What is the Law Enforcement Oath of Honor?
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Police officers take risks and suffer inconveniences to protect the lives, defend civil liberties, secure the safety of fellow citizens, and they endure such risks and tolerate such inconveniences on behalf of strangers. Consequently, police work is one of the more noble and selfless occupations in society. Making a difference in the quality of life is an opportunity that policing provides, and few other professions can offer.
A public affirmation of adhering to an Oath of Honor is a powerful vehicle demonstrating ethical standards. To be successful at enhancing integrity within an organization, leaders must ensure the oath is recited frequently and displayed throughout the organization as well as ensuring ethical mentoring and role modeling are consistent, frequent and visible. The following Law Enforcement Oath of Honor is recommended as by the International Association of Chiefs of Police as symbolic statement of commitment to ethical behavior:
On my honor,
I will never betray my badge1,
my integrity, my character,
or the public trust.
I will always have
the courage to hold myself
and others accountable for our actions.
I will always uphold the constitution2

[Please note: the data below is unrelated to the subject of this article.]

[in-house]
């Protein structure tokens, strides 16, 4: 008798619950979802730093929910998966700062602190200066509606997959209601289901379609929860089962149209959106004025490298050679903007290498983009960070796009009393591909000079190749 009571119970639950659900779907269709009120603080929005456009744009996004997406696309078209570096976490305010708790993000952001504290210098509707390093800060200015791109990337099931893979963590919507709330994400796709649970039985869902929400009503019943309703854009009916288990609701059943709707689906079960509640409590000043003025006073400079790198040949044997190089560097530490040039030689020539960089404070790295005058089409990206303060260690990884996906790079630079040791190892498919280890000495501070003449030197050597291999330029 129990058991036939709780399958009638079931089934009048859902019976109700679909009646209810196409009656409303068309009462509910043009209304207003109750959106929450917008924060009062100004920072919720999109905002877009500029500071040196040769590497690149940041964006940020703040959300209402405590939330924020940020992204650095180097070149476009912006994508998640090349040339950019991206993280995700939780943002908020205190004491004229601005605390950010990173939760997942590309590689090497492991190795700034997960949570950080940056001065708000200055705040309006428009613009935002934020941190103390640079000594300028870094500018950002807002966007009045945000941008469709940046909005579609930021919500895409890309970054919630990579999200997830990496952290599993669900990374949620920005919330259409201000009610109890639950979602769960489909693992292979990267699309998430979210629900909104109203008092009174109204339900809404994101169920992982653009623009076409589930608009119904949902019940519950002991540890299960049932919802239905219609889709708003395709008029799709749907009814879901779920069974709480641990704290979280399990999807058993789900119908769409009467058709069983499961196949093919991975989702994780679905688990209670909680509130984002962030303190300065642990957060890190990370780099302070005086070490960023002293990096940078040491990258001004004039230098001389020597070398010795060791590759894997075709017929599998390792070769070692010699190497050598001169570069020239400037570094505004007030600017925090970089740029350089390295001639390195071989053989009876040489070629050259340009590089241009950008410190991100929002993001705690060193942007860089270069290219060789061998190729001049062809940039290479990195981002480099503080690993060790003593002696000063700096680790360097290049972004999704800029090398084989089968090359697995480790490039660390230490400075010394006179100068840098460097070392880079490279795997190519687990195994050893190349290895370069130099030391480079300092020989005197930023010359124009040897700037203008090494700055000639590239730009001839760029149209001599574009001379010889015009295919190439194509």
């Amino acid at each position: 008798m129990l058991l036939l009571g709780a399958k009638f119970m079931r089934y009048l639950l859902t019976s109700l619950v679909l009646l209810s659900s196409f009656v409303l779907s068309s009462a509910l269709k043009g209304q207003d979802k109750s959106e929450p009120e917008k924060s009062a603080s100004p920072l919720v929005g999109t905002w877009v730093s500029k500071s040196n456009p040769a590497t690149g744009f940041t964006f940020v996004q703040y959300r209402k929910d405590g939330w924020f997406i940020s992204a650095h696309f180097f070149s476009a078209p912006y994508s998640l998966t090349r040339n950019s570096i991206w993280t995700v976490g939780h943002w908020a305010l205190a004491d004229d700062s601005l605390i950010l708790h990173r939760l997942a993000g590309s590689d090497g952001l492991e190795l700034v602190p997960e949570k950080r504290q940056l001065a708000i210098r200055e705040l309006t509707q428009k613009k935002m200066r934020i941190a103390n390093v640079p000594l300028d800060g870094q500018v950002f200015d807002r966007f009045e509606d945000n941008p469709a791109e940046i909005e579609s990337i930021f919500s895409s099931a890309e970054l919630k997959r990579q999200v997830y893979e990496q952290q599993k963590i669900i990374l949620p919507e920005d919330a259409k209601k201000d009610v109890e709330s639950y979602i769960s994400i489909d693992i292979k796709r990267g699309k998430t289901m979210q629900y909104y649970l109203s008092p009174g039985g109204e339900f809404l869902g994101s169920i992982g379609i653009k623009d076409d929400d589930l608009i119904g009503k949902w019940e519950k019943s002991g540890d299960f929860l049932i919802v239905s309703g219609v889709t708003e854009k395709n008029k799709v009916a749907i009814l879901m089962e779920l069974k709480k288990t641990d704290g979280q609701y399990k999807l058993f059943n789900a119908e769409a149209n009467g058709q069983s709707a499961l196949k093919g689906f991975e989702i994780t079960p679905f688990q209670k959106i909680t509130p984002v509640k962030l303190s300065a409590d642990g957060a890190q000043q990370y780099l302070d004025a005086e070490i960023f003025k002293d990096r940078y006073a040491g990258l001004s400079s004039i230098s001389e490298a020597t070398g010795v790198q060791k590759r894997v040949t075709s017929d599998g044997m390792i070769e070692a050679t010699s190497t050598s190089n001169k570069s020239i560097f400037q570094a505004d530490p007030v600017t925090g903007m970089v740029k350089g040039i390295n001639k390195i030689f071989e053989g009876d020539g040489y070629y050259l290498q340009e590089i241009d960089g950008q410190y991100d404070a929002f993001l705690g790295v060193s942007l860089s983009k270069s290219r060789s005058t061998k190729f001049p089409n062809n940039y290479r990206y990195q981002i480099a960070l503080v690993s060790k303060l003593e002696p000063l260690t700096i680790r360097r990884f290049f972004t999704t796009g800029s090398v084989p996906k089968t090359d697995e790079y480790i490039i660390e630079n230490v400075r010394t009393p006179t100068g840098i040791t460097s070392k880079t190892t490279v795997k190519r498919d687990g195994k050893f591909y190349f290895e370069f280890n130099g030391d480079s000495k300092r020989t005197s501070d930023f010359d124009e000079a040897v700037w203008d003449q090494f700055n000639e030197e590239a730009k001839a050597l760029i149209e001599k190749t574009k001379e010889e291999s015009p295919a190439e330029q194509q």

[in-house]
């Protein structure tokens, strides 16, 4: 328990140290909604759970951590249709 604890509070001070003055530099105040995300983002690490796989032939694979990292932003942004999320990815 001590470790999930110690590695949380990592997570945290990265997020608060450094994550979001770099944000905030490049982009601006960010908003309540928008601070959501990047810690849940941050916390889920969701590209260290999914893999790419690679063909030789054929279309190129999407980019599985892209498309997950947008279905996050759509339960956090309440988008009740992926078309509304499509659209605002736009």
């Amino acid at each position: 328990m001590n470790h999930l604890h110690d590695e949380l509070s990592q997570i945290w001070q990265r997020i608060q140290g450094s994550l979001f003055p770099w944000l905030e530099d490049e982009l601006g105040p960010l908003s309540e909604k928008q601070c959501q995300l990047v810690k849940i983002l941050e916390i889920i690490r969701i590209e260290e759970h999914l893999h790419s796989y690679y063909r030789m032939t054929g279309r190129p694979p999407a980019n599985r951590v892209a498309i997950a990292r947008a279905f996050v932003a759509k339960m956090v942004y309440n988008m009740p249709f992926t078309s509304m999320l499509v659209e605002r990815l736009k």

my community3 and the agency I serve.
Before any officer takes the Law Enforcement Oath of Honor, it is important that he/she understands what it means. An oath is a solemn pledge someone makes when he/she sincerely intends to do what he/she says.
Honor means that one's word is given as a guarantee.
Betray is defined as breaking faith with the public trust.
Badge is the symbol of your office.
Integrity is being the same person in both private and public life.
Character means the qualities that distinguish an individual.
Public trust is a charge of duty imposed in faith toward those you serve.
Courage is having the strength to withstand unethical pressure, fear or danger.
Accountability means that you are answerable and responsible to your oath of office.
Community is the jurisdiction and citizens served.
The Oath of Honor's brevity allows it to be constantly referred to and reinforced during conversations and ceremonies. In addition, it can also be
- referred to by administrators while communicating with others;
- placed on the back of all academy students' name cards, ensuring that they are looking at it all day;
- strategically and visibly placed in all police academies and law enforcement agencies;
- signed by each academy student, framed and hung on the wall;
- given at all official police ceremonies and gatherings;
- printed on labels that are placed on equipment; and
- used as a backdrop in citizens' meetings and news media events.
In conclusion, it is strongly recommended by the IACP that all agencies adopt the Law Enforcement Oath of Honor. Having officers take an oath will reconfirm the significance of integrity within the agency and help bring the entire profession together to show that the vast majority of law enforcement officers not only are good, decent individuals, but also will step forward to stop unethical acts by any members of our profession.
The Law Enforcement Oath of Honor can be adjusted as appropriate for nations, countries or governments by inserting the appropriate terms. For example:
1 Insert appropriate term such as: badge; profession; country
2 Insert appropriate term such as: constitution, laws; monarch
3 Insert appropriate term such as: community; country; land; nation